The authorities’ monopoly on rigging the market
Bill Bonner Jul 31, 2012
News from London is that they are going to throw the book at the Libor rate fixers. The insiders are facing jail time.
The Telegraph has the story:
Bankers found to have rigged Libor could face jail after the SFO said it will look to bring criminal charges against those who attempted to manipulate the world’s key borrowing rate.
David Green QC, director of the SFO, said existing legislation could be used to bring criminal actions against banks implicated in the Libor rigging scandal.
Mr Green did not specify the precise charges that could be brought but it is possible bankers found guilty of manipulation could receive prison sentences of up to 10 years.
This doesn’t seem fair. After all, the bankers were only replacing one artificial rate with another. What’s the harm in that? Some people gained. Some lost. Net, the financial damage was probably offset by the financial benefit. The winners were happy. Losers are always unhappy.
Besides, isn’t it all a game? Isn’t it all in good fun? Why make a federal case of it?
But the authorities are indignant. If there’s any interest rate manipulation to be done, they say to each other, we’ll do it ourselves. They were justifiably upset, in other words. Rigging the market - like police protection, gambling, drugs and alcohol - is something over which the federales claim a monopoly. And they are not above using force - even lethal force, if necessary - to protect their turf.
That is what four bankers in Iran discovered yesterday. The New York Times reports:
In the first sentences to be handed down, an Iranian court ordered the death penalty for four people in the fraud that was uncovered in a network of Iranian banks last year, Iranian state media reported on Monday.
This is clearly a case of over-reaction. If leading bankers can’t fiddle their customers - and the public - the whole system will come to a screeching stop. After all, the world’s leading bankers are those who work for the Fed and the ECB, both of whom are engaged in a bamboozle of Biblical proportions.
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In Europe, Mario Draghi, formerly with Goldman Sachs and the World Bank and now head of the European Central Bank, is determined to fix the rate at which European nations and their banks can borrow.
Last week he said he would do “whatever it takes” to save the euro. We know what that means; he will print as much as necessary to protect the banks and the sovereign borrowers from getting what they deserve. And that means keeping their borrowing costs down.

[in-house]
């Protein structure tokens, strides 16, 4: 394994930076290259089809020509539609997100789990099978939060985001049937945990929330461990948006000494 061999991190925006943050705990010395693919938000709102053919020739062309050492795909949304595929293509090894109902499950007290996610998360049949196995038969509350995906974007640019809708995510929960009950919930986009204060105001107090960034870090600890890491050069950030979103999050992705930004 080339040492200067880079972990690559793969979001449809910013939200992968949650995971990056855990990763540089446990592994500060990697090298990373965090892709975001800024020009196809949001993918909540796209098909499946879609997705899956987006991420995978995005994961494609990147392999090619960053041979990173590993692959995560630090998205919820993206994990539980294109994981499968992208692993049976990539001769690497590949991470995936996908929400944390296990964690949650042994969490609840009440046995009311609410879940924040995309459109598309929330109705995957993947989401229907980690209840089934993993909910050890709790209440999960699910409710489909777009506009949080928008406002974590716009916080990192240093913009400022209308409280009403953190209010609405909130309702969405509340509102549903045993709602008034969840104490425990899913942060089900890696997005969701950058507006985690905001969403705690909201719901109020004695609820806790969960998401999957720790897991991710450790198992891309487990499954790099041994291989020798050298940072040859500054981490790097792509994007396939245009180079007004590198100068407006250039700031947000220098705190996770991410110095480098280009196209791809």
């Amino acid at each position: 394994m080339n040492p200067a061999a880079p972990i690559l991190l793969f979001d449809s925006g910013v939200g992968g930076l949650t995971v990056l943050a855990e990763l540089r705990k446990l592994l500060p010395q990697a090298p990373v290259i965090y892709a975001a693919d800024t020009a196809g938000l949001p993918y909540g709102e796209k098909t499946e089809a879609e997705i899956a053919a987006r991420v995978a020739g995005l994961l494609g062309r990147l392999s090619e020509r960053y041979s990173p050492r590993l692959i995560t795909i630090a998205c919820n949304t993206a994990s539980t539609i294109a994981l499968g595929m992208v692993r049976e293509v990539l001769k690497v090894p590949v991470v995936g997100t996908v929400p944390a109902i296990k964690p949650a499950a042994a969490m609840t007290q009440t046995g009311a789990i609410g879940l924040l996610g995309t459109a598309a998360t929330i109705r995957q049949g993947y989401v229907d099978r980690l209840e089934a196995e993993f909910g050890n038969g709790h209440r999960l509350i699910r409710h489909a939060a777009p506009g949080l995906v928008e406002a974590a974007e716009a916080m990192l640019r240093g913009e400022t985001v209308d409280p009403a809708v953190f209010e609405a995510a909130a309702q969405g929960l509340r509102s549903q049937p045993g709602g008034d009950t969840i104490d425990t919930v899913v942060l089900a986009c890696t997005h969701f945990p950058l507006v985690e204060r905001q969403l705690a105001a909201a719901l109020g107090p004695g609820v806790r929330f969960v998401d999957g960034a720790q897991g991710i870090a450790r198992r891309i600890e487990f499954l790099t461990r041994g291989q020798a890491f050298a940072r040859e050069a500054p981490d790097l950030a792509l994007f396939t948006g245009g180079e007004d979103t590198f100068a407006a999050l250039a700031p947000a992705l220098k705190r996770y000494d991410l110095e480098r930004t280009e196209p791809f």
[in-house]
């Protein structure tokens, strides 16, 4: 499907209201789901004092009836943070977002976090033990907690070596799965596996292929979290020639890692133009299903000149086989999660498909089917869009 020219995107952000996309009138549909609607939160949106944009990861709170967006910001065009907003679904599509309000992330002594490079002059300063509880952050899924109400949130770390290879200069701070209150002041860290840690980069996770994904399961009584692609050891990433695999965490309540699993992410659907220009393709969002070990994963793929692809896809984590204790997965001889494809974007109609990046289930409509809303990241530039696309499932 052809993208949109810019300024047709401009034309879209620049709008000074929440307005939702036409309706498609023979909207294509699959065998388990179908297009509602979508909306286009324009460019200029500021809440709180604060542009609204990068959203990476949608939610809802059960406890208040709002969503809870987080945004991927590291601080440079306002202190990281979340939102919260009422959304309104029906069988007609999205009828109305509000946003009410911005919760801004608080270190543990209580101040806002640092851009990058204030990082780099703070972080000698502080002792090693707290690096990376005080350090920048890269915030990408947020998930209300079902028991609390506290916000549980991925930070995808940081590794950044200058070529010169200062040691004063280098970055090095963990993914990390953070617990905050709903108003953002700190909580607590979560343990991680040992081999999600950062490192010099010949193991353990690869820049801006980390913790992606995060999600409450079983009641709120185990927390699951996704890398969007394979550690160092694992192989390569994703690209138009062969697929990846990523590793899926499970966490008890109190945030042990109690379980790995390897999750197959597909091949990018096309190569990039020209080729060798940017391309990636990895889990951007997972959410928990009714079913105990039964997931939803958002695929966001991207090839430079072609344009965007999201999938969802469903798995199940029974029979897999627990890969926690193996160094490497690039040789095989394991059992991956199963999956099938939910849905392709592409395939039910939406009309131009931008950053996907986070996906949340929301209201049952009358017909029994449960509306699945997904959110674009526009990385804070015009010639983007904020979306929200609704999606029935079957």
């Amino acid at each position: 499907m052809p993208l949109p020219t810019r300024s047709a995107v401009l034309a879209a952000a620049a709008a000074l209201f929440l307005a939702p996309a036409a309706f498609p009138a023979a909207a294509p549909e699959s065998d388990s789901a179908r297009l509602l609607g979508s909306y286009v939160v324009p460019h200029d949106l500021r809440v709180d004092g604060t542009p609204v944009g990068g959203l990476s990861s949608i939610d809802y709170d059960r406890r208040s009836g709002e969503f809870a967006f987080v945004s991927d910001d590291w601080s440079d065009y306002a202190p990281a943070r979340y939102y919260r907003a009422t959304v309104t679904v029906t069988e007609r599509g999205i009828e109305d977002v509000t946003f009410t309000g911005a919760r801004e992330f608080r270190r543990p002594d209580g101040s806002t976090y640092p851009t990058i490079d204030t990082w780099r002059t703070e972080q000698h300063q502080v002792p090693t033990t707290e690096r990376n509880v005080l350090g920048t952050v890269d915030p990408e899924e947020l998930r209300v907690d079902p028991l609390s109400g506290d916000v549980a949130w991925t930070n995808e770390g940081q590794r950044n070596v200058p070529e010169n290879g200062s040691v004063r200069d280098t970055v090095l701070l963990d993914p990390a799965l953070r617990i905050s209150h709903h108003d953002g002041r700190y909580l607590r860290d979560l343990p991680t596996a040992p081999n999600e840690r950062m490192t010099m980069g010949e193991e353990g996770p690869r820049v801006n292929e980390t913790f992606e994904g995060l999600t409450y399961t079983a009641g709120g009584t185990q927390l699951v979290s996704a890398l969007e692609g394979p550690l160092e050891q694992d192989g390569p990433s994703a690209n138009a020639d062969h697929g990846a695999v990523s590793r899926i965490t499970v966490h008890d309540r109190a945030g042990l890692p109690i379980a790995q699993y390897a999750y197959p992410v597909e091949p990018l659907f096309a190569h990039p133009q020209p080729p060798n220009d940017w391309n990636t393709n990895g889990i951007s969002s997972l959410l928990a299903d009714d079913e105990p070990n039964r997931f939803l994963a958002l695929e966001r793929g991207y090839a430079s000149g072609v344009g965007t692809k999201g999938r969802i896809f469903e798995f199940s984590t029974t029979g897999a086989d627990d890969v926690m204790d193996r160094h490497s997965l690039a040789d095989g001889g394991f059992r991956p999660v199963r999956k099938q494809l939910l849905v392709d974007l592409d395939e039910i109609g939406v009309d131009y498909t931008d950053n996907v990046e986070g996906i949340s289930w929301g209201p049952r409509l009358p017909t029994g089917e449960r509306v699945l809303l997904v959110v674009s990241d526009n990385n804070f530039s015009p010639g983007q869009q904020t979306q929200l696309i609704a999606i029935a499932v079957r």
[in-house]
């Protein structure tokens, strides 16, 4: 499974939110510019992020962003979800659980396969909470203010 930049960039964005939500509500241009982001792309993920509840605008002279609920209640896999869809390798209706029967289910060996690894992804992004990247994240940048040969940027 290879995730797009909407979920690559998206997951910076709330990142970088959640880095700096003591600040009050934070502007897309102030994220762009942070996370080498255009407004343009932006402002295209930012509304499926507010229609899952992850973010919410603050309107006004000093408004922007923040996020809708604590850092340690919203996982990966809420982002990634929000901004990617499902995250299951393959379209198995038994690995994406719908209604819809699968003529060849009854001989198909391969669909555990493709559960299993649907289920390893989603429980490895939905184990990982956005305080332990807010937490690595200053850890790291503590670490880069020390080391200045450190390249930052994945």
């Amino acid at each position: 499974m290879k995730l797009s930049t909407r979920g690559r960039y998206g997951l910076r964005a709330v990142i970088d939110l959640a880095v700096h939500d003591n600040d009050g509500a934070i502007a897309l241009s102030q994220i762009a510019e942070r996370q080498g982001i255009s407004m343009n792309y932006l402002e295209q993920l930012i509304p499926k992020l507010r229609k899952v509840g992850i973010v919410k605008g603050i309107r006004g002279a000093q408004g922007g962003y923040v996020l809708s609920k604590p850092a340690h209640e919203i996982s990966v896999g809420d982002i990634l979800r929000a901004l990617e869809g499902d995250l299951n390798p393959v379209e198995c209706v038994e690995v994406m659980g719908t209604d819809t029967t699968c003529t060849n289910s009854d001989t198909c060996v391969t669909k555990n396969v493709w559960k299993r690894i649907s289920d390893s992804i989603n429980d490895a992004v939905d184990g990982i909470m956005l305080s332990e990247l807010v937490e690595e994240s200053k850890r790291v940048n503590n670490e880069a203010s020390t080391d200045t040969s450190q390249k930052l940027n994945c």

The borrowers’ real problem is that they are insolvent. They cannot pay their debts. Draghi treats the matter as a liquidity problem; he knows he cannot make them solvent. So, he lends them more money - on easy terms. Perhaps if he lends them enough for a long enough time, they will recover. Never explained is how making them even less solvent will help them to their feet. Nor has much thought been given to how they will ever get up, with all this new debt weight added to their burdens; nor to what will happen when investors realize that the system is cockeyed and doomed.
Meanwhile, in the USA, the price of borrowing - the interest rate - is no more freely determined than it is in Europe, in London, or in Iran. In fact, we know no interest rate scales in the financial world that give an honest reading. Instead, they give the measure that has been given to them by the fixers, with some latitude for mistakes and imprecision.
The Libor rate is supposed to be a simple average of ten rates proposed by London banks for uncollateralised loans. Until recently, the fixers pushed it one way or the other according to their desires. But the Fed shoves interest rates around too. It tells the banks how much they can lend and how much cash they must keep in their vaults. It sets the rate - by simple declaration - on the short end of the yield curve. Farther out, it has more work to do, including buying long-dated bonds itself, if necessary, in order to lower mortgage rates. Whether the shove is direct and blunt, or glancing, or with a knock-on effect, the result is the same: rates are pushed in the direction Mr Central Banker wants, not the direction Mr Market had in mind.
Not that there’s anything wrong with this in principle. The market gods seem to be aiming for entertainment. And the comic climax of all this is bound to be a side-splitter.
But when the end comes, again as a matter of principle, we hope all the fixers will get fixed in the same way. Put them all in front of firing squads - or let them all go free. It’s all the same to us. As long as it’s fair.
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